“Further, we are emphasising research readiness in our undergraduate teaching. The science stadium facilitates better first-year teaching and [should improve] pass rates, which, in turn, leads to better development of high-level skills in more second- and third-year students. This will mean that students graduating with degrees will be better prepared for undertaking research within their postgraduate degrees,” he says.
“It is not just the skills but the ethos that university education creates. People who have gone through university, for example engineers, are more likely to become entrepreneurs, to develop new technologies, new businesses, innovation and research and development,” says Keartland.
Edited by: Martin Zhuwakinyu
Creamer Media Senior Deputy Editor
To subscribe email firstname.lastname@example.org or click here
To advertise email email@example.com or click here
Other Video News
Recent Research Reports
Automotive 2016: A review of South Africa's automotive sector (PDF Report)
Creamer Media’s Automotive 2016 Report provides an overview of South Africa’s automotive industry over the past 12 months. The report provides insight into local demand and production, vehicle imports and exports, investment and competitiveness in the sector, as well...
Energy Roundup – April 2016 (PDF Report)
The April 2016 roundup covers activities across South Africa for March 2016 and includes details of a North Gauteng High Court Judge’s dismissal of a court application to postpone the 9.4% electricity tariff increase, which the National Energy Regulator of South...
Electricity 2016: A review of South Africa's electricity sector (PDF Report)
Creamer Media’s Electricity 2016 report provides an overview of South Africa’s electricity sector, focusing on State-owned power utility Eskom and independent power producers, electricity planning, transmission, distribution and the theft thereof, besides other issues.
Energy Roundup – March 2016 (PDF Report)
The March 2016 roundup covers activities across South Africa for February 2016 and includes details of the Department of Energy’s plans to announce the preferred bidders for the first tranche of the coal independent power producer procurement programme; the Council...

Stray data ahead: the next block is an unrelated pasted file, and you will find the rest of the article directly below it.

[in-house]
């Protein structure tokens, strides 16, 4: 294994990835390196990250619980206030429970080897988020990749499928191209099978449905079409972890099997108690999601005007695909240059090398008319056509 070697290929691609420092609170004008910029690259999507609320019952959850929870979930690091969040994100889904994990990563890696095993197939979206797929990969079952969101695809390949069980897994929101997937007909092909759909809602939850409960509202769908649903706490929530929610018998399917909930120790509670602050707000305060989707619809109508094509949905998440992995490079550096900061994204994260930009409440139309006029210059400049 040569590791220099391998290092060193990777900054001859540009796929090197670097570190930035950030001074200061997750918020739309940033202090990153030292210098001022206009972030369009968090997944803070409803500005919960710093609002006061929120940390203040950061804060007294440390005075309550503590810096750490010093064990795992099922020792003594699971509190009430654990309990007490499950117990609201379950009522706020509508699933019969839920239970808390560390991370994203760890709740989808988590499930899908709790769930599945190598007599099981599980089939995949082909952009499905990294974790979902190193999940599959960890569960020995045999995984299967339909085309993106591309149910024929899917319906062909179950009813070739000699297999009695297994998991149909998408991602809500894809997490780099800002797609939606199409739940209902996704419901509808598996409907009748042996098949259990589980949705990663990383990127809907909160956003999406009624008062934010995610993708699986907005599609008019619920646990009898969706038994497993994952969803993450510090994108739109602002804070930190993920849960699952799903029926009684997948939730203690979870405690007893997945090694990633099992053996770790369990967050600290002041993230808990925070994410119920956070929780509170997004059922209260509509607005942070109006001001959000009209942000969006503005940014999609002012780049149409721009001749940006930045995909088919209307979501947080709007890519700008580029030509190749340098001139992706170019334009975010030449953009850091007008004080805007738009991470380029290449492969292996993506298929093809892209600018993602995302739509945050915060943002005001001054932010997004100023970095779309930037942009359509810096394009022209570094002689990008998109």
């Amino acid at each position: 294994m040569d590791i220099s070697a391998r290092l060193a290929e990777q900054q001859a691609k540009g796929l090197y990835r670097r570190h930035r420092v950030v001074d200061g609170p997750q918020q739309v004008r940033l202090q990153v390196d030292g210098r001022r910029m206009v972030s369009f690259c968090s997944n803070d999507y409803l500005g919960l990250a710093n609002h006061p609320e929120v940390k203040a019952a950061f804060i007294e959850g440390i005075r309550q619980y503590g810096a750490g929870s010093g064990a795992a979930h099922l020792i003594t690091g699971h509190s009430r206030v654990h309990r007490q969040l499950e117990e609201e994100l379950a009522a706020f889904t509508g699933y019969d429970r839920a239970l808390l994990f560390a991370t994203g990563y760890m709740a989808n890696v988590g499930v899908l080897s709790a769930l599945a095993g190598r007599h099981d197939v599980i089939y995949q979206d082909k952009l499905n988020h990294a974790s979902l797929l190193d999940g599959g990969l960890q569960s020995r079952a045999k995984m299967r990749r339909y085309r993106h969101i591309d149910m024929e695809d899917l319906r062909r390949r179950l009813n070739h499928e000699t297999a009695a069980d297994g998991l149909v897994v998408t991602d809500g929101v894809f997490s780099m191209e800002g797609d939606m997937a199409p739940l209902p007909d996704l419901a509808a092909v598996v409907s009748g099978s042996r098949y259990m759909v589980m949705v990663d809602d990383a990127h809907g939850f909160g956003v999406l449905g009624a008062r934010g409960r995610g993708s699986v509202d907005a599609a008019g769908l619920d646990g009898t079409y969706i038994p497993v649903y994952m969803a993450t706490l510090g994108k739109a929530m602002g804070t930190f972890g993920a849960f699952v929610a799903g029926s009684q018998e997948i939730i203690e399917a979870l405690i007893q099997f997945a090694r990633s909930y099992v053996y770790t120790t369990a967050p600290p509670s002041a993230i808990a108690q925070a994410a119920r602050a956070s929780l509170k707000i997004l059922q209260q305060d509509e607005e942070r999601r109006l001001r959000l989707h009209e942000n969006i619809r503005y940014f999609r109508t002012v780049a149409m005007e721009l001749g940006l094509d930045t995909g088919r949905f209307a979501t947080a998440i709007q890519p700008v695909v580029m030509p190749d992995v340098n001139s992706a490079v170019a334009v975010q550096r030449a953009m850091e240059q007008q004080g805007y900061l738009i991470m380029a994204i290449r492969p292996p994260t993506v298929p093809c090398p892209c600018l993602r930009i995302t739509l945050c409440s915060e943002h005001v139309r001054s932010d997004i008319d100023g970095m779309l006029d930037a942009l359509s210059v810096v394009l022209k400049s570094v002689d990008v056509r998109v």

Steel 2016: A review of South Africa's steel sector (PDF Report)
Creamer Media’s Steel 2016 Report examines South Africa’s steel industry over the past 12 months. The report provides insight into the global steel market and and particularly into South South Africa’s steel sector, including production and consumption, main...
Construction 2016: A review of South Africa's construction industry (PDF Report)
Creamer Media’s Construction 2016 Report examines South Africa’s construction industry over the past 12 months. The report provides insight into the business environment; key participants; local demand; geographic diversification; corporate activity; black economic...
This Week's Magazine
The two spent-fuel pools at Eskom’s 1 800 MW Koeberg nuclear power station, in the Western Cape, will be full by 2018, increasing the urgency on the State-owned utility to begin pursuing alternative storage options. Koeberg has, over the past 32 years, accumulated a...
South Africa lacks the skills necessary to implement the government’s plan to build 9.6 GWe of new nuclear energy capacity, warns nuclear-qualified Quality Strategies International CEO David Crawford. “Apart from the concern about the affordability of the programme,...
Cybersecurity multinational Check Point has released its latest 700-series cybersecurity systems for small businesses, which draw on its international threat intelligence to provide up-to-date cybersecurity, says Check Point South Africa country manager Doros...
Daimler Trucks and Buses Southern Africa (DTBSA) saw a marked slip in new-vehicle sales in 2015 compared with 2014, with sales dropping from 5 897 units to 5 300 units. The decline came as the South African new truck and bus market declined from 31 558 units in 2014...
Group of 20 (G-20) economies threatened to penalise havens that don’t share information on their banking clients after the leak of the Panama Papers provoked a global uproar over tax evasion. The G-20 will consider “defensive measures” against financial centers and...